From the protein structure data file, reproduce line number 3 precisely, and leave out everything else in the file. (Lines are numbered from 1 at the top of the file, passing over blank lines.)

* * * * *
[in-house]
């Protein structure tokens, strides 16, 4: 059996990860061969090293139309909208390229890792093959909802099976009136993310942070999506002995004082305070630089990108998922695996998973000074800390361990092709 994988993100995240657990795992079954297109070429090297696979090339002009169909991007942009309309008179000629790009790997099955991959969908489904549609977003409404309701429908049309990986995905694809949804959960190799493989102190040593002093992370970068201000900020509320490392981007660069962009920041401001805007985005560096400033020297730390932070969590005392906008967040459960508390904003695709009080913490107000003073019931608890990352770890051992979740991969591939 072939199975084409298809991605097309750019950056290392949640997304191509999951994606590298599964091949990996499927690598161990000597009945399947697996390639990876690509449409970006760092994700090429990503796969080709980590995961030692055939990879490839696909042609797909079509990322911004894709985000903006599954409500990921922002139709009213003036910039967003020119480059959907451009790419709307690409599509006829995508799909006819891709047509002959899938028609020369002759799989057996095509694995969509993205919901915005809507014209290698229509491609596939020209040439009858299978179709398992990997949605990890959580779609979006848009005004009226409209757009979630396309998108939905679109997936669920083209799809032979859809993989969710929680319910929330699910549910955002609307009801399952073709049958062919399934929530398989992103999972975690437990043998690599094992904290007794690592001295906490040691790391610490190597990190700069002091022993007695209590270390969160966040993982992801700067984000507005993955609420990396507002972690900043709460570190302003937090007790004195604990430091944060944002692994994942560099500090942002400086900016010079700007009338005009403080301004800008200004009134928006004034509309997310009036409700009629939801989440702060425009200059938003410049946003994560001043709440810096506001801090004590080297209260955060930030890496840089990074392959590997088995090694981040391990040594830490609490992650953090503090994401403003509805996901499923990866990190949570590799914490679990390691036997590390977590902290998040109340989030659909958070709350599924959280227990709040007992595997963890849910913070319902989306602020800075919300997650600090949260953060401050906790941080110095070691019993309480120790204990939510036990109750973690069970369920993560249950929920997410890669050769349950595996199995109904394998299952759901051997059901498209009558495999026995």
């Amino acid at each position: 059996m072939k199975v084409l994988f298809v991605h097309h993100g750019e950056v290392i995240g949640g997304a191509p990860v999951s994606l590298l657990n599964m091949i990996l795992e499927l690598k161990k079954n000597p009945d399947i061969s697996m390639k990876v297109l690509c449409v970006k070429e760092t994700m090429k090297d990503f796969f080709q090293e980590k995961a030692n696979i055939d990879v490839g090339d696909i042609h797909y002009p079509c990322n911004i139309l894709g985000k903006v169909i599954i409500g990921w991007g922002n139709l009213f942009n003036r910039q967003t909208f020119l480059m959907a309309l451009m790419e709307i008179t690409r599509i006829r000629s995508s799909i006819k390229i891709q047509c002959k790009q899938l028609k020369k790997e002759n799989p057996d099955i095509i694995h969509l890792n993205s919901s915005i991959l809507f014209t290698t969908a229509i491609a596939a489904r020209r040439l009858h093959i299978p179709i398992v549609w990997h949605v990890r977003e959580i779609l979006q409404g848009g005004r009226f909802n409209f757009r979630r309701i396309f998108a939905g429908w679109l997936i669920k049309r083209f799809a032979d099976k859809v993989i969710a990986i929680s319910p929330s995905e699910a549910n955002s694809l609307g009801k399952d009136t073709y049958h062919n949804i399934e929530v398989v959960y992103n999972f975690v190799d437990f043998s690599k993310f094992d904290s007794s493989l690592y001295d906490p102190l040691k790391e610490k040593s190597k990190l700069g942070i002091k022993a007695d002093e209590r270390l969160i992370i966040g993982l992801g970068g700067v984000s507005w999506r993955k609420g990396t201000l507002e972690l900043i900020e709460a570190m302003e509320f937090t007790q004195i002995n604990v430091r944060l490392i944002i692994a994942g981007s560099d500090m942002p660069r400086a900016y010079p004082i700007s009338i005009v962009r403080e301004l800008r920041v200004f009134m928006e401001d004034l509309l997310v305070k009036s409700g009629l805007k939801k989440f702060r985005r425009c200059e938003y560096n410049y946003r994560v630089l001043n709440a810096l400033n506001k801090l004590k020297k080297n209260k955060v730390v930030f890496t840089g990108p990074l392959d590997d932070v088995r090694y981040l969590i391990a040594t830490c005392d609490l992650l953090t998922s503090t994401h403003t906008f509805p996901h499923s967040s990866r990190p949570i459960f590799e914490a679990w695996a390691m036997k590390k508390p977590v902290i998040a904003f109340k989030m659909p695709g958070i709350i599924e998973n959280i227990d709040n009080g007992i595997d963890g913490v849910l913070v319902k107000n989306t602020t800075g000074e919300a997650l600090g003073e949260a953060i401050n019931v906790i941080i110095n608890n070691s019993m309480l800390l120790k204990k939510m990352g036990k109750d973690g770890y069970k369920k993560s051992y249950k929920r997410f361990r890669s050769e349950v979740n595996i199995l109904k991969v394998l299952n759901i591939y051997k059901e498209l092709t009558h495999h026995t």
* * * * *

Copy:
């Amino acid at each position: 059996m072939k199975v084409l994988f298809v991605h097309h993100g750019e950056v290392i995240g949640g997304a191509p990860v999951s994606l590298l657990n599964m091949i990996l795992e499927l690598k161990k079954n000597p009945d399947i061969s697996m390639k990876v297109l690509c449409v970006k070429e760092t994700m090429k090297d990503f796969f080709q090293e980590k995961a030692n696979i055939d990879v490839g090339d696909i042609h797909y002009p079509c990322n911004i139309l894709g985000k903006v169909i599954i409500g990921w991007g922002n139709l009213f942009n003036r910039q967003t909208f020119l480059m959907a309309l451009m790419e709307i008179t690409r599509i006829r000629s995508s799909i006819k390229i891709q047509c002959k790009q899938l028609k020369k790997e002759n799989p057996d099955i095509i694995h969509l890792n993205s919901s915005i991959l809507f014209t290698t969908a229509i491609a596939a489904r020209r040439l009858h093959i299978p179709i398992v549609w990997h949605v990890r977003e959580i779609l979006q409404g848009g005004r009226f909802n409209f757009r979630r309701i396309f998108a939905g429908w679109l997936i669920k049309r083209f799809a032979d099976k859809v993989i969710a990986i929680s319910p929330s995905e699910a549910n955002s694809l609307g009801k399952d009136t073709y049958h062919n949804i399934e929530v398989v959960y992103n999972f975690v190799d437990f043998s690599k993310f094992d904290s007794s493989l690592y001295d906490p102190l040691k790391e610490k040593s190597k990190l700069g942070i002091k022993a007695d002093e209590r270390l969160i992370i966040g993982l992801g970068g700067v984000s507005w999506r993955k609420g990396t201000l507002e972690l900043i900020e709460a570190m302003e509320f937090t007790q004195i002995n604990v430091r944060l490392i944002i692994a994942g981007s560099d500090m942002p660069r400086a900016y010079p004082i700007s009338i005009v962009r403080e301004l800008r920041v200004f009134m928006e401001d004034l509309l997310v305070k009036s409700g009629l805007k939801k989440f702060r985005r425009c200059e938003y560096n410049y946003r994560v630089l001043n709440a810096l400033n506001k801090l004590k020297k080297n209260k955060v730390v930030f890496t840089g990108p990074l392959d590997d932070v088995r090694y981040l969590i391990a040594t830490c005392d609490l992650l953090t998922s503090t994401h403003t906008f509805p996901h499923s967040s990866r990190p949570i459960f590799e914490a679990w695996a390691m036997k590390k508390p977590v902290i998040a904003f109340k989030m659909p695709g958070i709350i599924e998973n959280i227990d709040n009080g007992i595997d963890g913490v849910l913070v319902k107000n989306t602020t800075g000074e919300a997650l600090g003073e949260a953060i401050n019931v906790i941080i110095n608890n070691s019993m309480l800390l120790k204990k939510m990352g036990k109750d973690g770890y069970k369920k993560s051992y249950k929920r997410f361990r890669s050769e349950v979740n595996i199995l109904k991969v394998l299952n759901i591939y051997k059901e498209l092709t009558h495999h026995t």